The End of an Era

After over 6 years of intensive research and community development work in and around the Yachana Reserve, GVI Amazon is coming to a close. We have finished our final research project (look forward to our Road Effects paper, coming soon!) and are handing over the project to our partner, The Yachana Foundation. They will continue to maintain and monitor the reserve, using it as an hands-on science education center for students -- we're very excited to see what fabulous things this next generation of scientists find! For more detail on GVI Amazon's closure, and our accomplishments over the years, please read on...
GVI Amazon Closure Statement

Wednesday, April 28, 2010

Birdman of Amazon (atraz)

On an eerie morning as billowing mist rolled up from the River Napo a crack team of three eager volunteers, headed up by GVI’s birdman, Simon (the antpitta) Mitchell, set off along the ridge trail armed with just a pair of binos, a camera and 1.5 litres of water each and the standard map, compass and whistle,Today is going to be a good day,” said Simon as we trudged towards the road. On reaching the road we were met with the magnificent sight of a Greater Yellow-headed Vulture (Cathartes melambrotus) warming up his wings at the top of an emergent tree in the early morning sun. The excitement built as flocks of parrots swept overhead and the sound of toucans was heard in the distance.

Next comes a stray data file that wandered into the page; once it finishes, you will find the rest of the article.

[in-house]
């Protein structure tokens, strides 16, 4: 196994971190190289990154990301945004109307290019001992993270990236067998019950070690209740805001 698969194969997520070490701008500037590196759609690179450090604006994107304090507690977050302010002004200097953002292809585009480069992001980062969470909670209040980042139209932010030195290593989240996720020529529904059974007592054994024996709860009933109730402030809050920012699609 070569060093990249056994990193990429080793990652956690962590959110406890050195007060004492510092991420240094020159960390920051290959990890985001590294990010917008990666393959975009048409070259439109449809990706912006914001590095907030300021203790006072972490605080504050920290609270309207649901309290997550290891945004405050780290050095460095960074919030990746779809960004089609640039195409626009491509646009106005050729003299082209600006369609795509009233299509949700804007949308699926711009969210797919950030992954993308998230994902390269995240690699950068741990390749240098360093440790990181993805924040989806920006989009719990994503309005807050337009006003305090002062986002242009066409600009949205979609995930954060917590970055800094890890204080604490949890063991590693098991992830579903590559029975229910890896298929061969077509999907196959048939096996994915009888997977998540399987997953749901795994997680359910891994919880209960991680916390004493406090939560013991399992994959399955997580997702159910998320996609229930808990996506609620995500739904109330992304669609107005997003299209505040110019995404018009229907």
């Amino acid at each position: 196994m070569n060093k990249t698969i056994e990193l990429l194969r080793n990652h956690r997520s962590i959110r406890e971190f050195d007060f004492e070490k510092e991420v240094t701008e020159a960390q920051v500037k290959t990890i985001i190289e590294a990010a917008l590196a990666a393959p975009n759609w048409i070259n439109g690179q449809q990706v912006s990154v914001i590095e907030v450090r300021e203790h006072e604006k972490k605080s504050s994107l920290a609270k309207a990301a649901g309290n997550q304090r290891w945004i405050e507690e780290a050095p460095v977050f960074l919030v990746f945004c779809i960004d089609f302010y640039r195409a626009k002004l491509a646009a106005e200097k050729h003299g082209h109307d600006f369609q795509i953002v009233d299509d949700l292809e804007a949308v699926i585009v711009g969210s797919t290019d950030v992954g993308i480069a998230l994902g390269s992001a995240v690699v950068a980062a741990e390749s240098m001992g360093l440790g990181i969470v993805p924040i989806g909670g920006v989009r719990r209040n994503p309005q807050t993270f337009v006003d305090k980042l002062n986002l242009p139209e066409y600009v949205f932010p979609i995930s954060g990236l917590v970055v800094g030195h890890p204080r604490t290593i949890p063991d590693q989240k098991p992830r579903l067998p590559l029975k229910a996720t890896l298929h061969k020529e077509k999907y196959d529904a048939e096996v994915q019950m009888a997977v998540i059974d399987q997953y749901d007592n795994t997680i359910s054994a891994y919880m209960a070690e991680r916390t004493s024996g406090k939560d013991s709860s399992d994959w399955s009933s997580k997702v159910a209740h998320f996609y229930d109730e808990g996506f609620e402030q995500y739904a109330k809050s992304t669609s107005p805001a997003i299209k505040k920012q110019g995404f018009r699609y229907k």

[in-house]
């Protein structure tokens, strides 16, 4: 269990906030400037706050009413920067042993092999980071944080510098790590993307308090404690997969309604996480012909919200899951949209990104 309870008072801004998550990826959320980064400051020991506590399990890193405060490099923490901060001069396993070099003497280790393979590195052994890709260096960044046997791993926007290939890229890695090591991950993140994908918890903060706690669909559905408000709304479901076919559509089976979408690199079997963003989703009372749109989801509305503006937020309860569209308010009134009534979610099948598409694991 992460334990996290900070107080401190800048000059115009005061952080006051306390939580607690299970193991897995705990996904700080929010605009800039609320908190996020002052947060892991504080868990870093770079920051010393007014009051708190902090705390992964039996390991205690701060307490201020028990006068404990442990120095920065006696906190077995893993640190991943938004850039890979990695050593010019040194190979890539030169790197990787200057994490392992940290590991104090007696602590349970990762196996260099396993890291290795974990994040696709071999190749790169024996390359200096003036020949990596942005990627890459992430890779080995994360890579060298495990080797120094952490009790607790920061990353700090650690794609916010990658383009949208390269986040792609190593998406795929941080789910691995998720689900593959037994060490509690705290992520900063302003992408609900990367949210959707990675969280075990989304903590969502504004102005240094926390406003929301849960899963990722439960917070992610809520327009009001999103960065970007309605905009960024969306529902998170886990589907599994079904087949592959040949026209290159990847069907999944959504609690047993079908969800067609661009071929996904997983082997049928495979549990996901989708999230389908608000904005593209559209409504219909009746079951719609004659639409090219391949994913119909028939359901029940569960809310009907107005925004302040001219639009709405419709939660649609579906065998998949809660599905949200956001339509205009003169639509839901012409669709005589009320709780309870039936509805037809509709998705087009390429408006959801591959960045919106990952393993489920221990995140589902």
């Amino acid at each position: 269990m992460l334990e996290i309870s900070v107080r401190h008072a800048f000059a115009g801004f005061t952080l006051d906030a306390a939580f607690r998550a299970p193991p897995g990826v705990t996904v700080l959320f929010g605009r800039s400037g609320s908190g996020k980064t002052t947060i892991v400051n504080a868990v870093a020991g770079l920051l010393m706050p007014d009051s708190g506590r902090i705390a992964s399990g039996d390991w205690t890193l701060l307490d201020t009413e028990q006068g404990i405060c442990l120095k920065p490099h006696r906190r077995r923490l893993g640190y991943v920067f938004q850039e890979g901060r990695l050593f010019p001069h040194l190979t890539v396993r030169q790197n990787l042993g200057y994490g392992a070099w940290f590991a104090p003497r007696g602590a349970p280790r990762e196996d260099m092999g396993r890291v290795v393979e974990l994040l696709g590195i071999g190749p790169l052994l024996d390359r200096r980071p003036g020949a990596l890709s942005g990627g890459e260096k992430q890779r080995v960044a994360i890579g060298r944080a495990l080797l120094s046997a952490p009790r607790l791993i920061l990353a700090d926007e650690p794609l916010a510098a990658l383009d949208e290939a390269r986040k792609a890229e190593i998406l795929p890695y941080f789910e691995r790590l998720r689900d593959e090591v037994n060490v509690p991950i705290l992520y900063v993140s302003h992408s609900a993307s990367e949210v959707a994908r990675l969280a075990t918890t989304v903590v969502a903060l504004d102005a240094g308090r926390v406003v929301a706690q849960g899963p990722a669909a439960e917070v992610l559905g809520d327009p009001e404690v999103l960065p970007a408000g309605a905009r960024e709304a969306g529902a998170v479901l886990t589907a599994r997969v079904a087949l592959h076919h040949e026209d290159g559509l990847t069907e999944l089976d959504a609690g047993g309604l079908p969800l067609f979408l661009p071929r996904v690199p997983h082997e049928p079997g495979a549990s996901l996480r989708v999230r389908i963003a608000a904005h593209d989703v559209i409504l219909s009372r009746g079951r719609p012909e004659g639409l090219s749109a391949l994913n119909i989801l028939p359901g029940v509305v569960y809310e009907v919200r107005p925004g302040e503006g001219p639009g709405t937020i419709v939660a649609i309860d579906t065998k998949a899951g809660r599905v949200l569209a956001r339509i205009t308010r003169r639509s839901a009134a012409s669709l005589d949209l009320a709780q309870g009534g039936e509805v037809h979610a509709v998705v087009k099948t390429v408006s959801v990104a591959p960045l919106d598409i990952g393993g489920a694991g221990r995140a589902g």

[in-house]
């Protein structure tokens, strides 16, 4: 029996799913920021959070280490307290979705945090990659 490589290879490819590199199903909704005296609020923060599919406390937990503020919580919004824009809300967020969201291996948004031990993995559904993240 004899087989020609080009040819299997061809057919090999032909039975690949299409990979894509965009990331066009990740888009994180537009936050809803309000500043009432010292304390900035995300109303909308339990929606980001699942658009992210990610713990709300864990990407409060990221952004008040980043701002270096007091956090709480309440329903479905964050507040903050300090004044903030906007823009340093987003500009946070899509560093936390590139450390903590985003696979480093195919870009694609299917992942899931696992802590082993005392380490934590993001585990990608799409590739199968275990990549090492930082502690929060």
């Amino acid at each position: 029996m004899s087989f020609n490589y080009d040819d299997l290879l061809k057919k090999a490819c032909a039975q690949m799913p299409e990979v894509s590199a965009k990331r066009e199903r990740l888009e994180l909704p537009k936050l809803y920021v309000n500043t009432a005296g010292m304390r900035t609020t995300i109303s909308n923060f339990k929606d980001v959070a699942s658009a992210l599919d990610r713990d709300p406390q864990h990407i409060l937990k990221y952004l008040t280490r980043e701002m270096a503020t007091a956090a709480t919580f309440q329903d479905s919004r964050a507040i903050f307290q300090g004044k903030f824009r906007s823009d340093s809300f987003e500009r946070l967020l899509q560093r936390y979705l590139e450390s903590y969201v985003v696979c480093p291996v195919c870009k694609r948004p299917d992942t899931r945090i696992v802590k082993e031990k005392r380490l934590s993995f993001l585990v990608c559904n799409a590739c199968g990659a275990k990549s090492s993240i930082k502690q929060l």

Creeping down the road we seemed to be surrounded on all sides by birds so we hardly knew where to point our binos. A humming bird flashed fleetingly in front of us doing an elaborate display. It later turned out to be a new species for the reserve, the White-necked Jacobin (Florisuga mellivora). This new find was shortly followed by the sight of Purple-throated Fruitcrows (Querula purpurata) perched high in the trees. Bright black with a shock of deep burgundy feathers on their throats that caught the sun perfectly, these birds almost appeared to have suffered some sort of horrific injury.

Further down the road we ended up flat on our backs with pebbles sticking into skulls in our efforts to spot a particularly elusive bird. And then came the tanagers, small and extremely variable in their markings and colourings. We spotted six species in a single tree, something almost unheard of on the reserve. Four and a half hours after we left camp we returned, extremely hungry and with aching necks but satisfied after seeing over twenty different species of bird. I also came back with a new enthusiasm for birding and a certain sort of respect for those with the patience, the eyes and the strong neck muscles required to be a great twitcher.

Annastasia Porteous, GVI Amazon volunteer, April-May 2010